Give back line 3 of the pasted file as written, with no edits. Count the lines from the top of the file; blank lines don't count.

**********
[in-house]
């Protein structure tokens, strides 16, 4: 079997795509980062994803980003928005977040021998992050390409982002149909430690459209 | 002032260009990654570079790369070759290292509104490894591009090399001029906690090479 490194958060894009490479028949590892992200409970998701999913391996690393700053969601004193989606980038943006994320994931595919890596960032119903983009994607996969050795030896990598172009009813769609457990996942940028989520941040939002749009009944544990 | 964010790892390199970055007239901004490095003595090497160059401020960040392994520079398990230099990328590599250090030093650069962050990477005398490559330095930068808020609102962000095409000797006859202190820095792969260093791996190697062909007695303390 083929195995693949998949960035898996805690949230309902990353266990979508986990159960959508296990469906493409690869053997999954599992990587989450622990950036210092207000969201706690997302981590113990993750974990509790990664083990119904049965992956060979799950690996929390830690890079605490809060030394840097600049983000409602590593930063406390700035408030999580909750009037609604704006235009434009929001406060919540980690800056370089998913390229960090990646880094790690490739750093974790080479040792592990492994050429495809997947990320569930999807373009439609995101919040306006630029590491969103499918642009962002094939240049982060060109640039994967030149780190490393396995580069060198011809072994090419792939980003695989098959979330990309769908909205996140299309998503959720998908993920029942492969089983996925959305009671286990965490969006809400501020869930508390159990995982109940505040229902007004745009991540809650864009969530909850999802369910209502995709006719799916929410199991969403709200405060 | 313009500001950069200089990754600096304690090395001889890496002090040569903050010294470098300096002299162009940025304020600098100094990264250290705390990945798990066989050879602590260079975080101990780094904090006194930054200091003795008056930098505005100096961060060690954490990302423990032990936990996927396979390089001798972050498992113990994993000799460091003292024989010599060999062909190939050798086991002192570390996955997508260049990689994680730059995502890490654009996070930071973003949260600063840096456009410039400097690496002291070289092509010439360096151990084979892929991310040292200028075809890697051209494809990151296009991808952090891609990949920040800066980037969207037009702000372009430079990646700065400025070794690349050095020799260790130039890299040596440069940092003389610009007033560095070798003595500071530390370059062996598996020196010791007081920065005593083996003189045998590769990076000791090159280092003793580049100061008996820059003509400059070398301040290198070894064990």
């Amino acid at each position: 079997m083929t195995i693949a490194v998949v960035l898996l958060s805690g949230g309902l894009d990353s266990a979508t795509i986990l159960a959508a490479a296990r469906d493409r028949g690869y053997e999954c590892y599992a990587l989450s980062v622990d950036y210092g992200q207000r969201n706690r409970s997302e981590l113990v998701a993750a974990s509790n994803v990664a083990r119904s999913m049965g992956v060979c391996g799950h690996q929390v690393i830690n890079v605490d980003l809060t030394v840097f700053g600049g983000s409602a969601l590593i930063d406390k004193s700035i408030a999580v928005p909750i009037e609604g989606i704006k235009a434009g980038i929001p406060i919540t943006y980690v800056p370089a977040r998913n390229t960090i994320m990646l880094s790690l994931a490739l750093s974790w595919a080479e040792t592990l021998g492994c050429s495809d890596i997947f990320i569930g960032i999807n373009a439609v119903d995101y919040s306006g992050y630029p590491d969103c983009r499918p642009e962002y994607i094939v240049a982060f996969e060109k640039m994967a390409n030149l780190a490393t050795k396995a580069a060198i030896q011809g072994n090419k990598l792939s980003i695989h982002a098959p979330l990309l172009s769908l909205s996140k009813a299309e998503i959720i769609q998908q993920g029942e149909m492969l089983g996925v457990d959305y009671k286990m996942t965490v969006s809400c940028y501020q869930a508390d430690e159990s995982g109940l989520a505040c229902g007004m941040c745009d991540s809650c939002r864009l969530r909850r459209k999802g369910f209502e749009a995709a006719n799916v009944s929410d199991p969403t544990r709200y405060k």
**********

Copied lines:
């Amino acid at each position: 079997m083929t195995i693949a490194v998949v960035l898996l958060s805690g949230g309902l894009d990353s266990a979508t795509i986990l159960a959508a490479a296990r469906d493409r028949g690869y053997e999954c590892y599992a990587l989450s980062v622990d950036y210092g992200q207000r969201n706690r409970s997302e981590l113990v998701a993750a974990s509790n994803v990664a083990r119904s999913m049965g992956v060979c391996g799950h690996q929390v690393i830690n890079v605490d980003l809060t030394v840097f700053g600049g983000s409602a969601l590593i930063d406390k004193s700035i408030a999580v928005p909750i009037e609604g989606i704006k235009a434009g980038i929001p406060i919540t943006y980690v800056p370089a977040r998913n390229t960090i994320m990646l880094s790690l994931a490739l750093s974790w595919a080479e040792t592990l021998g492994c050429s495809d890596i997947f990320i569930g960032i999807n373009a439609v119903d995101y919040s306006g992050y630029p590491d969103c983009r499918p642009e962002y994607i094939v240049a982060f996969e060109k640039m994967a390409n030149l780190a490393t050795k396995a580069a060198i030896q011809g072994n090419k990598l792939s980003i695989h982002a098959p979330l990309l172009s769908l909205s996140k009813a299309e998503i959720i769609q998908q993920g029942e149909m492969l089983g996925v457990d959305y009671k286990m996942t965490v969006s809400c940028y501020q869930a508390d430690e159990s995982g109940l989520a505040c229902g007004m941040c745009d991540s809650c939002r864009l969530r909850r459209k999802g369910f209502e749009a995709a006719n799916v009944s929410d199991p969403t544990r709200y405060k």